The festive period has seen a sharp increase in the number of migrant boats attempting to cross the English Channel from mainland Europe, prompting Home Secretary Sajid Javid to declare a major incident. More than 200 people are said to have reached the UK in this way since November 2018.
As a result, heavier border control measures have been established between the UK and France. However, opposition officials have accused the Government of politicising the issue ahead of the critical Brexit vote, while UK immigration experts say the attempted crossings do not, in their view, represent any kind of crisis.
Channel crossings cause concern
Many of the migrants are attempting to cross illegally from Calais, where tougher border controls have prevented passage into the UK by vehicle. As a result, many are attempting a dangerous crossing over the freezing Channel in unsuitable vessels. One dinghy was found to contain 12 people, including a young boy. The majority of those attempting to cross are believed to be Iranian nationals who have travelled through Europe.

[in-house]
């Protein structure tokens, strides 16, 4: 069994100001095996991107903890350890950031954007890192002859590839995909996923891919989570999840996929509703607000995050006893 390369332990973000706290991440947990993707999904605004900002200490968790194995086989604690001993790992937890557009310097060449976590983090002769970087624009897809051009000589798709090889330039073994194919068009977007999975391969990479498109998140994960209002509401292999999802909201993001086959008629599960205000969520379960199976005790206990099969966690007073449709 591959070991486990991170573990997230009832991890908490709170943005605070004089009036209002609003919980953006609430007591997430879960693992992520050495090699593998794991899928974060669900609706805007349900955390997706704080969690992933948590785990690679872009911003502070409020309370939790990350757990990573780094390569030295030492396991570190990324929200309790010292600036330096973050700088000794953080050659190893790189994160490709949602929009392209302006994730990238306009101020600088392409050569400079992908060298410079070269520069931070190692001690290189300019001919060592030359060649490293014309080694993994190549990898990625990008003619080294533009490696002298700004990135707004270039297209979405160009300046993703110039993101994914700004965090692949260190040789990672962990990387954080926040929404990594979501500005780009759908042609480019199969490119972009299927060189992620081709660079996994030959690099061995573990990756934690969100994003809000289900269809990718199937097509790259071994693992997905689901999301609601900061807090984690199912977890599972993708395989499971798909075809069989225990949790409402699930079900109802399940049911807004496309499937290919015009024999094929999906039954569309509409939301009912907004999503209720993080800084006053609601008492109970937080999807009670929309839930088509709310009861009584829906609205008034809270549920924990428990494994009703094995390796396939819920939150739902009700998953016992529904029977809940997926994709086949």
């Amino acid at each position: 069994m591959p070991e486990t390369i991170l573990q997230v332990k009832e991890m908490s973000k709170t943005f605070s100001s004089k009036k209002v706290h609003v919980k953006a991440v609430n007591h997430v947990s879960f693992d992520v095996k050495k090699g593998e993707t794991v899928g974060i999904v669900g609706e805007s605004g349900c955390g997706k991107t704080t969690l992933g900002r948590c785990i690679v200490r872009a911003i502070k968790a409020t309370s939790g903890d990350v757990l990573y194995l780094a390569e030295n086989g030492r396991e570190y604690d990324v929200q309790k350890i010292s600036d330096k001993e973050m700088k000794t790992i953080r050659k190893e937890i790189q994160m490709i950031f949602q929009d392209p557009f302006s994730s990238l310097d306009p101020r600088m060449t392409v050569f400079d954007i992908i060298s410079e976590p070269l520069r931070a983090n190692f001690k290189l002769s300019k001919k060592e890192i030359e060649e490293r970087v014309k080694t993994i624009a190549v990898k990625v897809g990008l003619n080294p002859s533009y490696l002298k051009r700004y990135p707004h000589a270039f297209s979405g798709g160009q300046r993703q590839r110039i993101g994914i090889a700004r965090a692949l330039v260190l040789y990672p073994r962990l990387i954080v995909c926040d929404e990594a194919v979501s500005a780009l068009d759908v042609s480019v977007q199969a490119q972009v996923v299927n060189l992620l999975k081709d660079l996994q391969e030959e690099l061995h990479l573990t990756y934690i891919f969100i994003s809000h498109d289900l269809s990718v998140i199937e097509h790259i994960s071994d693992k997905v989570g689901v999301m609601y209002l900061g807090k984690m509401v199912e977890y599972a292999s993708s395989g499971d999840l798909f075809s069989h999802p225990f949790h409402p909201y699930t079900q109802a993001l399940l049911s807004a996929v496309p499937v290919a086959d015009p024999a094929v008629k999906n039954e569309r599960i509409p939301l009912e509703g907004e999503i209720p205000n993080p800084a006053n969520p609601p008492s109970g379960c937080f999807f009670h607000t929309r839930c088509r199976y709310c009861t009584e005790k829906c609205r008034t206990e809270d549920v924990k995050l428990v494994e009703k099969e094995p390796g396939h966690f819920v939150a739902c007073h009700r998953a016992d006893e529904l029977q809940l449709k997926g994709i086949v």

In response, additional Border Force patrols have been allocated to the Channel, and stricter controls have been established at both the French and English borders. The Home Secretary and French Interior Minister Christophe Castaner will meet later this month to firm up their ‘enhanced action plan’, which is expected to include tougher border controls and a permanent border patrol presence.
Is there a crisis in progress?
Not everyone is as concerned about the attempted crossings as the Government and the media. Shadow Home Secretary Diane Abbott has accused Javid and the Government of ‘whipping up fears’ about migration, ahead of the crucial Brexit vote which is expected to take place later this month.
“There’s no crisis happening – people are getting across and they always have,” Help Refugees manager Maddy Allen told the Independent. “But all these images of border force in the Channel is putting a different and unnecessary spin on the situation.” Former immigration enforcement official David Wood shares this view, telling the Telegraph he “raised an eyebrow” at the major incident declaration.